Since 1997, parents in Alaska have enjoyed state support for homeschool expenses with almost no academic restraint-provided any religious-themed teaching materials were purchased with private money. No more. "Here come the strings," said Peter Torkelson, a former state legislator who, along with his wife Lisa, is one parent who has resisted taking government money to homeschool his daughters. "They managed to avoid for a while what I thought would happen a long time ago."
Armed with a new application of an old statute, Alaska's Department of Education and Early Development (EED) declared that teaching a majority of core subjects with religious-based materials-even those privately purchased-disqualifies parents from receiving government funds. It employed a 1966 law, which states, "Partisan, sectarian, or denominational doctrines may not be advocated in a public school during the hours the school is in session."
Assistant attorney general Kathleen Starsbaugh confirmed EED's interpretive broadening of the law, labeling private homes as public schools: "While it uses terminology more easily applied to the traditional classroom, it applies to public schooling however delivered." She added that dispensing public money to parents who rely heavily on religious-themed curricula also violates the Alaska Constitution and the First Amendment's establishment clause.
Alaska's correspondence programs grew from a need to serve students in remote areas, but soon parents in major cities embraced them. Fallout from the new directive was immediate. Correspondence programs reported decreases in enrollment as families committed to faith-based education refused to compromise and backed out. Steve Musser, who oversees one such program, told WORLD he lost several hundred students. "Did we see this coming?" he said. "No. We'd been doing this for years."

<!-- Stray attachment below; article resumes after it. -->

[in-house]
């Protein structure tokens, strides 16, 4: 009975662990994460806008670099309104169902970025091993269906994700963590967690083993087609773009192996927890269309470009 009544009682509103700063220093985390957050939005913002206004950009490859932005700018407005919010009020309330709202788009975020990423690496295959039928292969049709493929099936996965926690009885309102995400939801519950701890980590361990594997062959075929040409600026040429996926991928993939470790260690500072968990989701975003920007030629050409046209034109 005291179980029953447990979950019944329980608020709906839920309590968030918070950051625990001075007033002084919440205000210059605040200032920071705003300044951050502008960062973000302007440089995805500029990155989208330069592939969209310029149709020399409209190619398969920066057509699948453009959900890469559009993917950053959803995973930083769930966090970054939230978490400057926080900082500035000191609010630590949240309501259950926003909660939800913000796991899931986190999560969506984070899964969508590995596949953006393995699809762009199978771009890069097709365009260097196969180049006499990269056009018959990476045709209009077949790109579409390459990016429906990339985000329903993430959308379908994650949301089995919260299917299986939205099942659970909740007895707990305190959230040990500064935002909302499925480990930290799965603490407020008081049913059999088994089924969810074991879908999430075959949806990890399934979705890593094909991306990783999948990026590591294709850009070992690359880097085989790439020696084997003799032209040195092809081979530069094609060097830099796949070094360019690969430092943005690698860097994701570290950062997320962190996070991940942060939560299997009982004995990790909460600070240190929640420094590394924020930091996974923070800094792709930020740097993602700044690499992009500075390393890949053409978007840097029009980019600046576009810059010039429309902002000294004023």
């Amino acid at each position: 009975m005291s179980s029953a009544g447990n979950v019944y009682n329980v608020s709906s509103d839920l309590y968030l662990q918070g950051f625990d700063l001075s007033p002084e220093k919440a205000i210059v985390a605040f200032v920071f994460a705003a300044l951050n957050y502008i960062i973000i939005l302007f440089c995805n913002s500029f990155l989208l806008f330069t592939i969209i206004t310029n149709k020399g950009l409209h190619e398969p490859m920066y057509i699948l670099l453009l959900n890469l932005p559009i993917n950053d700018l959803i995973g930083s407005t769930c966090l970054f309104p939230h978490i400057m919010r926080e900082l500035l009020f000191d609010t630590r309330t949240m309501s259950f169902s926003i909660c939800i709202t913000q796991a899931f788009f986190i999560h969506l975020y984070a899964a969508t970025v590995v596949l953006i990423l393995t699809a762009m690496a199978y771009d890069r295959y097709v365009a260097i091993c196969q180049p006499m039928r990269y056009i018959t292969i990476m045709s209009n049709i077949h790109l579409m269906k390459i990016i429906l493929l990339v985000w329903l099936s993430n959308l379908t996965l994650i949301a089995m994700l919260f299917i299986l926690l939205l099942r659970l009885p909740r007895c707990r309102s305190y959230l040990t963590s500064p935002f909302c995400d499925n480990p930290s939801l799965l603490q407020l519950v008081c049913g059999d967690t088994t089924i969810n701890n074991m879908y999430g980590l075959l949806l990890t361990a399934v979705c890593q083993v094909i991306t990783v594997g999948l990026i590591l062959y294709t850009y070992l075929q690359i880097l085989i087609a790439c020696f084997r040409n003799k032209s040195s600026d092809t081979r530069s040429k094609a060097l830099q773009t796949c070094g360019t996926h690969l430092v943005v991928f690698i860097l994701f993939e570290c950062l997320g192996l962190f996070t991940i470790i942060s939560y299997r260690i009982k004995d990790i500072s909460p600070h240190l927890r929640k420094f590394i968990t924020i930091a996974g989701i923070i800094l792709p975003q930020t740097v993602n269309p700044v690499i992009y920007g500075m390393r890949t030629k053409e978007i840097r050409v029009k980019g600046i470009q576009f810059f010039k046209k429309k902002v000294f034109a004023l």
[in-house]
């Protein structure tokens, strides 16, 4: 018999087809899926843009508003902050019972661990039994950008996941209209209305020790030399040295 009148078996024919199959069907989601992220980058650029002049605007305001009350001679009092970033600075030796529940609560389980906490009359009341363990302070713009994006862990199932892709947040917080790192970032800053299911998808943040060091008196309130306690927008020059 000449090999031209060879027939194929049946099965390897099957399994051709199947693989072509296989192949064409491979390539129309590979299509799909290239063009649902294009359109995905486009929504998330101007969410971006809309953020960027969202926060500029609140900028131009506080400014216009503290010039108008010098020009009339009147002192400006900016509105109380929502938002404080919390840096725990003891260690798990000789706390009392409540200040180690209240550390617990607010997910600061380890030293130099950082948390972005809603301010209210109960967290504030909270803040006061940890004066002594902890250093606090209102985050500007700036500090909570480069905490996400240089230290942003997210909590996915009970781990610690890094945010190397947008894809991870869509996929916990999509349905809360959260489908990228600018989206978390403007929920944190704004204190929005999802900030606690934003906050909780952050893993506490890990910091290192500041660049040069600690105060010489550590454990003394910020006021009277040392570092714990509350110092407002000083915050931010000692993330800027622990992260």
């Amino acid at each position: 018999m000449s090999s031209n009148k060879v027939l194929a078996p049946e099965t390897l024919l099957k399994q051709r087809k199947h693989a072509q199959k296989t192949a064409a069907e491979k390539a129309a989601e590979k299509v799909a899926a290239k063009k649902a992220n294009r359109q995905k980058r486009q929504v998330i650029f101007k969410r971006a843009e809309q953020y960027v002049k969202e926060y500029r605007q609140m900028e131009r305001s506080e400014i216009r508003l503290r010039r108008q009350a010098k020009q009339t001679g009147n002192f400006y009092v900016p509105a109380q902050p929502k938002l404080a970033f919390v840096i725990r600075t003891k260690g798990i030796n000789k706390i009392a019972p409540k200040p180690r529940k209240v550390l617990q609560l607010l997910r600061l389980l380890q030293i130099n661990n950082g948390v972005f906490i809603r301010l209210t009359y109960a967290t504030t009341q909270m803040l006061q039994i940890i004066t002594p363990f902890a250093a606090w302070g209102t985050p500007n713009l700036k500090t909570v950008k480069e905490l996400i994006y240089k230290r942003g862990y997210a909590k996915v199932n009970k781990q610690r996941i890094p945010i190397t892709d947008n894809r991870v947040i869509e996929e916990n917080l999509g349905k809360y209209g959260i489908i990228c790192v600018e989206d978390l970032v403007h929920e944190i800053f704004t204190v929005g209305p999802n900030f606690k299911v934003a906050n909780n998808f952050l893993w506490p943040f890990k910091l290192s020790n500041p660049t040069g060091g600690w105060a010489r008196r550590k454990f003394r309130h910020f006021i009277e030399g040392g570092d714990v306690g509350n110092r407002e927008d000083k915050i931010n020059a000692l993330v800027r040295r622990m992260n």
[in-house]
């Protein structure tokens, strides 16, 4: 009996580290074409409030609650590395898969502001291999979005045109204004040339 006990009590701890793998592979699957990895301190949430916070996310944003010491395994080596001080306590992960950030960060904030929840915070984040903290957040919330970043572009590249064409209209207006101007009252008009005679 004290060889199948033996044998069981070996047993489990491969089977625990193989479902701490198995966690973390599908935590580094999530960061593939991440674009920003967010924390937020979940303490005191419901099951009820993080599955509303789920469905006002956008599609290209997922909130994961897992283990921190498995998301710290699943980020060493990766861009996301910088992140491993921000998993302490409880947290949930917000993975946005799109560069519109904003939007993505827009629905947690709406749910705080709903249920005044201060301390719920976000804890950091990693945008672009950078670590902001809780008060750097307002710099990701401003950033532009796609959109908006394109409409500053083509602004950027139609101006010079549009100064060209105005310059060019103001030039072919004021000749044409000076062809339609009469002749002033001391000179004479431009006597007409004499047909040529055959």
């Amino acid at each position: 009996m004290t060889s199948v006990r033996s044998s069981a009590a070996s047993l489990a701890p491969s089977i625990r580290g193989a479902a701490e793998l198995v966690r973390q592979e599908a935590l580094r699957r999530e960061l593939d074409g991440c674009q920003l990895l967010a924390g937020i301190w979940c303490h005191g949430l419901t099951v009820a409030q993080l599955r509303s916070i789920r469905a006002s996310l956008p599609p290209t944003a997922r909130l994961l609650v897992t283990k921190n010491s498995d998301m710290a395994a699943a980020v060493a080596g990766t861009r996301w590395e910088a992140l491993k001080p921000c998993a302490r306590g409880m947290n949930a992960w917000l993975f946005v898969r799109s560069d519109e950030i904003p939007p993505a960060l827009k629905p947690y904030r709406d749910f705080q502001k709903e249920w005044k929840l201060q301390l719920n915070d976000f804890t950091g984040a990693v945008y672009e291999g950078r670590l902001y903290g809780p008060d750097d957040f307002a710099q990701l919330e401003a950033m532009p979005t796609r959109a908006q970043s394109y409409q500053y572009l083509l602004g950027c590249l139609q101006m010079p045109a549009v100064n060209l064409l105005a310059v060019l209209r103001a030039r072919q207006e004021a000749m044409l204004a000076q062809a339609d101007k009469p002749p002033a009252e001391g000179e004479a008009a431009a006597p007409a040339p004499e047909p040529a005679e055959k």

Former EED commissioner Shirley Holloway, who helped launch the correspondence programs eight years ago and now serves on the state board of education, told WORLD that the sudden audits resulted from anonymous complaints of financial abuses. Those include using public education dollars for ski trips in the name of physical education or purchasing kitchen appliances for home economics. But Ms. Holloway insisted that such rare infractions were heavily outweighed by the programs' overwhelming success.
Whatever the impetus, the changes affect 10,000 students, many of whom have posted improved standardized test scores while costing the state 20 percent less than those at "brick and mortar" schools. The majority of these students have remained in the respective programs despite the new limitations, some finding creative ways to skirt the rules. If secular materials are used in enough core subjects, parents who use some religious materials can still qualify for funding.
Nevertheless, state Sen. Fred Dyson considers such restrictions illegal, citing legislation passed in August 2002 that specifically protects the use of privately purchased curricula-even if not officially provided as part of the correspondence program. He told WORLD that the new restrictions resulted from state education officials "collectively getting their panties in a wad because so many parents were opting out of public schools."
Mr. Torkelson agrees that the correspondence programs have opened up the homeschooling option to families that previously could not afford it. But he grew concerned when 80 percent to 90 percent of Alaska homeschoolers jumped on board. Mr. Torkelson recalls when state legislators first laughed at the homeschool movement several decades ago, then ignored it, then fought it.
He views correspondence programs as the state's latest strategy to cripple decentralized education: "Once you're taking the money, they have a legitimate interest in what you're doing. This is a way to damage the movement over the long run."
Mr. Torkelson is too kind to say "I told you so." But he just did.